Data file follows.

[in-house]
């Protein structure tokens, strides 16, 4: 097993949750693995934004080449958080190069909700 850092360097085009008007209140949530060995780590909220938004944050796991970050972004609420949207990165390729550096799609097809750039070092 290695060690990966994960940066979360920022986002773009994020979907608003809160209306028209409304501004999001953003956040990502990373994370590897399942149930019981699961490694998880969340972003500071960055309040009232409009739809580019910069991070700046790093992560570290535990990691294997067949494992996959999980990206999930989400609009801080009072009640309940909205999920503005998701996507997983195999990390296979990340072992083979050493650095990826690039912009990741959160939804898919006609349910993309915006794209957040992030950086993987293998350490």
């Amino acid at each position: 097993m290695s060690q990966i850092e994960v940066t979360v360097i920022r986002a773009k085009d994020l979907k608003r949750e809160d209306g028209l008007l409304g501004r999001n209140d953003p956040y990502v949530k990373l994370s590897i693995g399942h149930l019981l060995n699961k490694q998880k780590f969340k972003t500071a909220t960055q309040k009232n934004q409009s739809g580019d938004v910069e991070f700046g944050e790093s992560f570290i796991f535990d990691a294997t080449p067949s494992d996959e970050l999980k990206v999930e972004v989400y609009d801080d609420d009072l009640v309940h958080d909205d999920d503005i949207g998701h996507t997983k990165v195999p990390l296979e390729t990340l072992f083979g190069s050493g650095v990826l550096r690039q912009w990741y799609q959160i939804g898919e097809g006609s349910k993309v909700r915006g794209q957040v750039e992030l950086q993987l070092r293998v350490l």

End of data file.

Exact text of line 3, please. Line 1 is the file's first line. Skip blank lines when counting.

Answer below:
């Amino acid at each position: 097993m290695s060690q990966i850092e994960v940066t979360v360097i920022r986002a773009k085009d994020l979907k608003r949750e809160d209306g028209l008007l409304g501004r999001n209140d953003p956040y990502v949530k990373l994370s590897i693995g399942h149930l019981l060995n699961k490694q998880k780590f969340k972003t500071a909220t960055q309040k009232n934004q409009s739809g580019d938004v910069e991070f700046g944050e790093s992560f570290i796991f535990d990691a294997t080449p067949s494992d996959e970050l999980k990206v999930e972004v989400y609009d801080d609420d009072l009640v309940h958080d909205d999920d503005i949207g998701h996507t997983k990165v195999p990390l296979e390729t990340l072992f083979g190069s050493g650095v990826l550096r690039q912009w990741y799609q959160i939804g898919e097809g006609s349910k993309v909700r915006g794209q957040v750039e992030l950086q993987l070092r293998v350490l």